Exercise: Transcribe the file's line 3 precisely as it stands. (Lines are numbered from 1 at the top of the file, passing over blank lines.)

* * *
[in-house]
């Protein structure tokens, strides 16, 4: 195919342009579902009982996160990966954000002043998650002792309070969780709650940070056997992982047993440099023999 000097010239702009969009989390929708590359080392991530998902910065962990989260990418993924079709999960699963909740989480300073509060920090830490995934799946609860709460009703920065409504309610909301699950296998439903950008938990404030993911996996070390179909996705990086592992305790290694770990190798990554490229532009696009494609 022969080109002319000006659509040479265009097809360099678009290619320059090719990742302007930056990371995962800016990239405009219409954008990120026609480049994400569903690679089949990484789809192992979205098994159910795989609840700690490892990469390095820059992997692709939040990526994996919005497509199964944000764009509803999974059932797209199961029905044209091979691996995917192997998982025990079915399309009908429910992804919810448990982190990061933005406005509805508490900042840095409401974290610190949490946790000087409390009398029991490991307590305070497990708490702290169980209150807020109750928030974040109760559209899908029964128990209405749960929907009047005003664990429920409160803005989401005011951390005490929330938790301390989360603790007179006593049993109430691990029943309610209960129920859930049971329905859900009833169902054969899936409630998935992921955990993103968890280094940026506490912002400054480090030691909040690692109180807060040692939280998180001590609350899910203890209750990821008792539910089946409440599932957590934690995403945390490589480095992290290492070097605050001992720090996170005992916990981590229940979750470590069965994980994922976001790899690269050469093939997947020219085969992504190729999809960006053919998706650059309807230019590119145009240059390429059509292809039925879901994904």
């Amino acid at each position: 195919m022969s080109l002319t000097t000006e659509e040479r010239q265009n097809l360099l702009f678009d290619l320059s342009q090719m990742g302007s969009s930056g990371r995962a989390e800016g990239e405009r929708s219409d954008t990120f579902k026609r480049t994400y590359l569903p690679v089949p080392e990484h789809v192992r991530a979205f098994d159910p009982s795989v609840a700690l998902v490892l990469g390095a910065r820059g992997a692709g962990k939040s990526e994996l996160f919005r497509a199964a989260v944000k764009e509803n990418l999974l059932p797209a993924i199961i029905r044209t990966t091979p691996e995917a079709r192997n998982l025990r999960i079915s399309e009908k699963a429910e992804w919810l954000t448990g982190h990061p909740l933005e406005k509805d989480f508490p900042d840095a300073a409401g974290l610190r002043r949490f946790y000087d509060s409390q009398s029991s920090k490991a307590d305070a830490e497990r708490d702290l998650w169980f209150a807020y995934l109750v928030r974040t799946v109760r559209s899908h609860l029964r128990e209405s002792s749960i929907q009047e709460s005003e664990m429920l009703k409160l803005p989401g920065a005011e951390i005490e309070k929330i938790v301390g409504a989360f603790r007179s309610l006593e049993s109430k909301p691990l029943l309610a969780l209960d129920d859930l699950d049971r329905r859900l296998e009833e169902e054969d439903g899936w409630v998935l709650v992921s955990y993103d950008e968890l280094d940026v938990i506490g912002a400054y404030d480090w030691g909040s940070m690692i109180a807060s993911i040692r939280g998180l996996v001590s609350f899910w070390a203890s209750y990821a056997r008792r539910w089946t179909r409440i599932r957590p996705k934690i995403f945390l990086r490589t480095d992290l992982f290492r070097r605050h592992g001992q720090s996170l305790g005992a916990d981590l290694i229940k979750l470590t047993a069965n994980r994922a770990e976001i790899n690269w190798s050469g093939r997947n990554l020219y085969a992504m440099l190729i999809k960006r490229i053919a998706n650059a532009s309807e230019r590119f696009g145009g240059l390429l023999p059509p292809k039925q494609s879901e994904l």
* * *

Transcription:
């Amino acid at each position: 195919m022969s080109l002319t000097t000006e659509e040479r010239q265009n097809l360099l702009f678009d290619l320059s342009q090719m990742g302007s969009s930056g990371r995962a989390e800016g990239e405009r929708s219409d954008t990120f579902k026609r480049t994400y590359l569903p690679v089949p080392e990484h789809v192992r991530a979205f098994d159910p009982s795989v609840a700690l998902v490892l990469g390095a910065r820059g992997a692709g962990k939040s990526e994996l996160f919005r497509a199964a989260v944000k764009e509803n990418l999974l059932p797209a993924i199961i029905r044209t990966t091979p691996e995917a079709r192997n998982l025990r999960i079915s399309e009908k699963a429910e992804w919810l954000t448990g982190h990061p909740l933005e406005k509805d989480f508490p900042d840095a300073a409401g974290l610190r002043r949490f946790y000087d509060s409390q009398s029991s920090k490991a307590d305070a830490e497990r708490d702290l998650w169980f209150a807020y995934l109750v928030r974040t799946v109760r559209s899908h609860l029964r128990e209405s002792s749960i929907q009047e709460s005003e664990m429920l009703k409160l803005p989401g920065a005011e951390i005490e309070k929330i938790v301390g409504a989360f603790r007179s309610l006593e049993s109430k909301p691990l029943l309610a969780l209960d129920d859930l699950d049971r329905r859900l296998e009833e169902e054969d439903g899936w409630v998935l709650v992921s955990y993103d950008e968890l280094d940026v938990i506490g912002a400054y404030d480090w030691g909040s940070m690692i109180a807060s993911i040692r939280g998180l996996v001590s609350f899910w070390a203890s209750y990821a056997r008792r539910w089946t179909r409440i599932r957590p996705k934690i995403f945390l990086r490589t480095d992290l992982f290492r070097r605050h592992g001992q720090s996170l305790g005992a916990d981590l290694i229940k979750l470590t047993a069965n994980r994922a770990e976001i790899n690269w190798s050469g093939r997947n990554l020219y085969a992504m440099l190729i999809k960006r490229i053919a998706n650059a532009s309807e230019r590119f696009g145009g240059l390429l023999p059509p292809k039925q494609s879901e994904l």